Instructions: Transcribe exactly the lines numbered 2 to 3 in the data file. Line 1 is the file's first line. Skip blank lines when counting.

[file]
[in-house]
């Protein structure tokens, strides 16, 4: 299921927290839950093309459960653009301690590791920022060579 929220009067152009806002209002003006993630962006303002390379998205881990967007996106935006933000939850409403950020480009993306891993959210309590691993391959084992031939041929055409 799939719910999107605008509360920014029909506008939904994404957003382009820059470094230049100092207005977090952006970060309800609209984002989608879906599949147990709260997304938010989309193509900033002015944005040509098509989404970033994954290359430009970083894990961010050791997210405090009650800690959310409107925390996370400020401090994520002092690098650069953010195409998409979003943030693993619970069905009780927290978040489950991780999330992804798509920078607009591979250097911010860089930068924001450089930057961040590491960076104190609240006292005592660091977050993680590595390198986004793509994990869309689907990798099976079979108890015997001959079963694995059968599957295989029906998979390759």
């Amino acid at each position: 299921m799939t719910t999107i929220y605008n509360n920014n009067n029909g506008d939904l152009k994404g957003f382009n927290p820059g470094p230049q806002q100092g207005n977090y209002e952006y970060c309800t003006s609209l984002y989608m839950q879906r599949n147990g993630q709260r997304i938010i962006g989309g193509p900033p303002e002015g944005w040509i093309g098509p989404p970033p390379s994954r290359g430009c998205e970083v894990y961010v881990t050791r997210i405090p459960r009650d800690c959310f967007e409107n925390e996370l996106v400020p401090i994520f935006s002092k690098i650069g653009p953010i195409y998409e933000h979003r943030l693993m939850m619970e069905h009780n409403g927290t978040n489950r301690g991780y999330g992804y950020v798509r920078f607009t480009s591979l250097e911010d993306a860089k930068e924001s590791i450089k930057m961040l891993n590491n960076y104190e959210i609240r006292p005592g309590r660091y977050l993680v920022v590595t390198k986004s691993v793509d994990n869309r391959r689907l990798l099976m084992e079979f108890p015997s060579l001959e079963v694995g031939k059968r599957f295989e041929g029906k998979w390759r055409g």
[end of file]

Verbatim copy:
């Protein structure tokens, strides 16, 4: 299921927290839950093309459960653009301690590791920022060579 929220009067152009806002209002003006993630962006303002390379998205881990967007996106935006933000939850409403950020480009993306891993959210309590691993391959084992031939041929055409 799939719910999107605008509360920014029909506008939904994404957003382009820059470094230049100092207005977090952006970060309800609209984002989608879906599949147990709260997304938010989309193509900033002015944005040509098509989404970033994954290359430009970083894990961010050791997210405090009650800690959310409107925390996370400020401090994520002092690098650069953010195409998409979003943030693993619970069905009780927290978040489950991780999330992804798509920078607009591979250097911010860089930068924001450089930057961040590491960076104190609240006292005592660091977050993680590595390198986004793509994990869309689907990798099976079979108890015997001959079963694995059968599957295989029906998979390759």
């Amino acid at each position: 299921m799939t719910t999107i929220y605008n509360n920014n009067n029909g506008d939904l152009k994404g957003f382009n927290p820059g470094p230049q806002q100092g207005n977090y209002e952006y970060c309800t003006s609209l984002y989608m839950q879906r599949n147990g993630q709260r997304i938010i962006g989309g193509p900033p303002e002015g944005w040509i093309g098509p989404p970033p390379s994954r290359g430009c998205e970083v894990y961010v881990t050791r997210i405090p459960r009650d800690c959310f967007e409107n925390e996370l996106v400020p401090i994520f935006s002092k690098i650069g653009p953010i195409y998409e933000h979003r943030l693993m939850m619970e069905h009780n409403g927290t978040n489950r301690g991780y999330g992804y950020v798509r920078f607009t480009s591979l250097e911010d993306a860089k930068e924001s590791i450089k930057m961040l891993n590491n960076y104190e959210i609240r006292p005592g309590r660091y977050l993680v920022v590595t390198k986004s691993v793509d994990n869309r391959r689907l990798l099976m084992e079979f108890p015997s060579l001959e079963v694995g031939k059968r599957f295989e041929g029906k998979w390759r055409g």